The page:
(3) Revisional Jurisdiction: Revisional Jurisdiction means examining the decisions of it’s subordinate courts. Any law may confer it on HCD. Such as Section 115 of the CPC 1908.
(4) Reference Jurisdiction: Reference Jurisdiction means whereby HCD can provide opinion and order on a case which is referred to it by any of it’s subordinate court. Such as Section 113 of the CPC 1908.
- Constitutional Jurisdiction
Jurisdiction conferred on the High Court Division by the Constitution its called its Constitutional Jurisdiction. Which are as follows:
A. Writ Jurisdiction: Article 102 of the Constitution conferred Writ Jurisdiction to the HCD. Writ Jurisdiction means whereby the HCD under the provisions of the Constitution enforce the fundamental rights as guaranteed in the Constitution and also exercise the power of Judicial Review. Writ can be classified as follows:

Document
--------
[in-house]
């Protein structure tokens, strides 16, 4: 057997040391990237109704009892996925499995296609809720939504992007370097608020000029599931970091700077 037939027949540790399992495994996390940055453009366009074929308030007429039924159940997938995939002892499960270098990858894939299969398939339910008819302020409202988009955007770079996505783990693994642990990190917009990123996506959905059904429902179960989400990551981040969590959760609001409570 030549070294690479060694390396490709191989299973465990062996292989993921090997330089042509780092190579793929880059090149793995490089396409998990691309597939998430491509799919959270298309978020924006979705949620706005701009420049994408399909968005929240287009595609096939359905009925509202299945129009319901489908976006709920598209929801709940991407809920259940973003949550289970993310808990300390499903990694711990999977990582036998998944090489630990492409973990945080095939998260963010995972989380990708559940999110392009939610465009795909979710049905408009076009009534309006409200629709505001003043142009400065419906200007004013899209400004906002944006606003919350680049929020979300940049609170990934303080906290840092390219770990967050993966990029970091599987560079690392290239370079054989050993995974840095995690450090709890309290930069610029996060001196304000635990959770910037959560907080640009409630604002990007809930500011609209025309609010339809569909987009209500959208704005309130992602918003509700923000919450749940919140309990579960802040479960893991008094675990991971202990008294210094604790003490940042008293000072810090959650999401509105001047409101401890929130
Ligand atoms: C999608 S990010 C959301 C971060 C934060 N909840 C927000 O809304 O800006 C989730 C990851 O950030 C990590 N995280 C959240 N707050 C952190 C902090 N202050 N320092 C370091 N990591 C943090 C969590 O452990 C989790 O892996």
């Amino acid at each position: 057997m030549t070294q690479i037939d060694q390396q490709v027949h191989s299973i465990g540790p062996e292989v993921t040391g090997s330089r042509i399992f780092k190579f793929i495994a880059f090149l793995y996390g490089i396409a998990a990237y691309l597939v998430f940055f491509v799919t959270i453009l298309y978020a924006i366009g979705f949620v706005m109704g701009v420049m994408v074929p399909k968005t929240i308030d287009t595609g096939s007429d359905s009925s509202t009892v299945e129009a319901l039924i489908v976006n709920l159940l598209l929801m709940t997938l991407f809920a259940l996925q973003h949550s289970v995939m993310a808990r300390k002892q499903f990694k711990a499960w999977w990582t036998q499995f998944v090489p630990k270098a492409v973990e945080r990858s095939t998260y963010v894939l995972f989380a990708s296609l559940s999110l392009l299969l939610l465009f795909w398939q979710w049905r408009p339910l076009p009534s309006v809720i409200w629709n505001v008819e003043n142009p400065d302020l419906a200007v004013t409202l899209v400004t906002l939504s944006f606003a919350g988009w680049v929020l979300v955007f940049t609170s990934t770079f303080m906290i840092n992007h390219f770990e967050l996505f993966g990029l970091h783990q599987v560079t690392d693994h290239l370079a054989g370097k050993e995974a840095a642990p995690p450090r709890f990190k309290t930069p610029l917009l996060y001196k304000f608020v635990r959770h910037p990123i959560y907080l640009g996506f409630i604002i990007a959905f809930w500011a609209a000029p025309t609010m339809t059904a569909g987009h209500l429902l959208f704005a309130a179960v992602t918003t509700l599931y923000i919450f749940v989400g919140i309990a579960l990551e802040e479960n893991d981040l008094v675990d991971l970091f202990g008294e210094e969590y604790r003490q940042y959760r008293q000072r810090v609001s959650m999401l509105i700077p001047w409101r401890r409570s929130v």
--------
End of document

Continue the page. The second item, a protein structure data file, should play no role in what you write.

(1) Writ of Mandamus (Command): By which the HCD Direct a person performing any functions in connection with the affairs of Republic or of a local authority, which he is required by law to do.
(2) Write of Prohibition (Forbid): By which the HCD refrain from doing that which he is not permitted by law to do.
(3) Writ Certiorari (Be informed): By which HCD declare that any act done or proceeding taken by a person performing functions in connection with the affairs of the Republic or of a local authority has been done or taken without lawful authority and is no legal effect.
(4) Writ of of Habeas Corpus (To have before the Court): By which HCD direct that a person in custody be brought before it so that it may satisfy it self that he is not being held in custody without lawful authority or in an unlawful manner.